Lent 3Yesterday we celebrated Ash Wednesday, the day marking the beginning of the forty-day journey of Lent that culminates in Easter.  Nearly every Christian knows this liturgical season well—perhaps one could say we are even a bit obsessed with it.  (Just look at the huge crowds that pack our churches on Ash Wednesday.)  It is the liturgical season of repentance, return, and inner conversion.  It calls us to take an inventory of our personal lives, recognize our failures, and to turn towards God through the disciplines of prayer, fasting, and almsgiving. (Matt 6)

Although all of these dimensions of the season are important and laudable, I cannot help but think we often miss the bigger picture, the “why” that is behind the outward practices we do as Christians.  I imagine all of us can look back to our previous Lenten practices—giving up candy, soda, other favorite foods, etc.—but did we ever really ask why?

In the early centuries of the church, penance was very different from most of our practices of penance today.  Whereas our culture tends to focus on the individual and personal nature of sin (i.e., individual confession in the Catholic tradition), the early church acknowledged the social dimension of sin.  For those preparing for adult baptism and entrance into the church, penance was done publicly.  I know, this may sound harsh.  But we have to recognize the theology and reasoning behind it.  Public penance was not held to publicly shame and embarrass someone; rather, it was done because sin was viewed as having public consequences beyond solely the individual or personal.  By sinning against God, one was also hurting the community.  It was necessary, therefore, to ask for forgiveness from God in order to be reintegrated into the community of faith.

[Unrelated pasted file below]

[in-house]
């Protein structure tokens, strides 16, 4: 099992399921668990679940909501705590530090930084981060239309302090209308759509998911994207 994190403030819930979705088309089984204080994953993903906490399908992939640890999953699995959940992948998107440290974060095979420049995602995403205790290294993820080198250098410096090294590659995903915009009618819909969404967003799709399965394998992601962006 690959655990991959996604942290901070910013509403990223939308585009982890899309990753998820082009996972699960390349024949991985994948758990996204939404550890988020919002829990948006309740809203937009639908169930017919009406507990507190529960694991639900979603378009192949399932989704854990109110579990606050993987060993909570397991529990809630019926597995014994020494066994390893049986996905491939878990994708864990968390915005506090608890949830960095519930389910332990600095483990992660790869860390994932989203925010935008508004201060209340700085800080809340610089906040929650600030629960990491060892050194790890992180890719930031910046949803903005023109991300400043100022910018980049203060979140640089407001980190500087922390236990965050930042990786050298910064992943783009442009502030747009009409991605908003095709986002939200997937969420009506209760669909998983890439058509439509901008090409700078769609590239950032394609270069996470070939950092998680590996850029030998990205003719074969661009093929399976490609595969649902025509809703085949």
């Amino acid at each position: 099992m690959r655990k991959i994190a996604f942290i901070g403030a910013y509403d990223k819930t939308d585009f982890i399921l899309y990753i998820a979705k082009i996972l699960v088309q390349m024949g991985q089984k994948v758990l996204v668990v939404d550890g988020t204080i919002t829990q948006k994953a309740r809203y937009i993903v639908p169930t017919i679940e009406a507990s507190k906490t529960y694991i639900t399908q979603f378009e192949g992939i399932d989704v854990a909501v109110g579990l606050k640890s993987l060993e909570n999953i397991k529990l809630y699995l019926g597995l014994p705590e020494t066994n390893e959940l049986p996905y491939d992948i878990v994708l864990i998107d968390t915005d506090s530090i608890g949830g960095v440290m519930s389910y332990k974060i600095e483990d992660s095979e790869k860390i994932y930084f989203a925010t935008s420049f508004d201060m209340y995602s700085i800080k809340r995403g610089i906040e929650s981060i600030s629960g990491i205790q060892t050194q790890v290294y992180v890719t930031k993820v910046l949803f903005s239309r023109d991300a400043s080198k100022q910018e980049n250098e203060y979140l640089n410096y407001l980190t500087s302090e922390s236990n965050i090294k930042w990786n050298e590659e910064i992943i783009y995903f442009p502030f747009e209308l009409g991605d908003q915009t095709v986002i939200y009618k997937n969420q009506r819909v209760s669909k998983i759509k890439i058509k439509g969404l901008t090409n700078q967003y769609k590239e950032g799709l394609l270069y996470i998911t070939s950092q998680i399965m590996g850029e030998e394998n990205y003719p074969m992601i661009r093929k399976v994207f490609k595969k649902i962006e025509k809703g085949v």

In his book No Future Without Forgiveness, Archbishop Desmond Tutu speaks of a very similar idea in the South African region known as Ubuntu, a belief in a universal bond of sharing that connects all of humanity.  “Ubuntu . . . speaks of the very essence of being human.”  A person with Ubuntu “has a proper self-assurance that comes from knowing that he or she belongs in a greater whole and is diminished when others are humiliated or diminished, when others are tortured or oppressed, or treated as if they were less than who they are.”

And so, Lent is more than turning inward, though it is critical that we do.  The U.S. Catholic bishops frame it this way: “During Lent penance should be not only inward and individual but also outward and social, and should be directed toward works of mercy on behalf of our brothers and sisters.” (Ceremonial of Bishops, #251).  We do not practice Lenten disciplines, therefore, because we are such sinful, awful people that cannot receive forgiveness without them.  God’s love is always present no matter how great our failings.  Rather, these disciplines help us pare down our lives to see God more clearly as well as the goodness in the created world.  Viewing Lent through this lens counters the individualism of American society that values an “every man for himself” mentality.  As one of my former theology professors insightfully said, “Without community, there can be no accounting for life’s limitations and for one’s failure to live up to one’s obligation to sustain it and participate in it fully.  Repentance and reconciliation cannot be practiced or celebrated between a person and a book, even when the book is the bible. (Eternity Today, Martin Connell)

So let us journey together during this Lenten season.  Let us allow these Forty Days to unite the baptized as the Body of Christ with the socially degraded of the world.  Let us pray for one another, support one another, and hold each other accountable as we work to establish the kingdom of God on earth.

Rachelle KramerRachelle Kramer is the new Assistant Director of Liturgy & Music in the CFJ, she brings to us loads of experience from her very long resume which includes a 9 year stint at Marquette University. If you haven’t met her, come find her, she’s the fun lady in the back of the office, thus rounding out the goofy corner of people who reside in the back of the CFJ.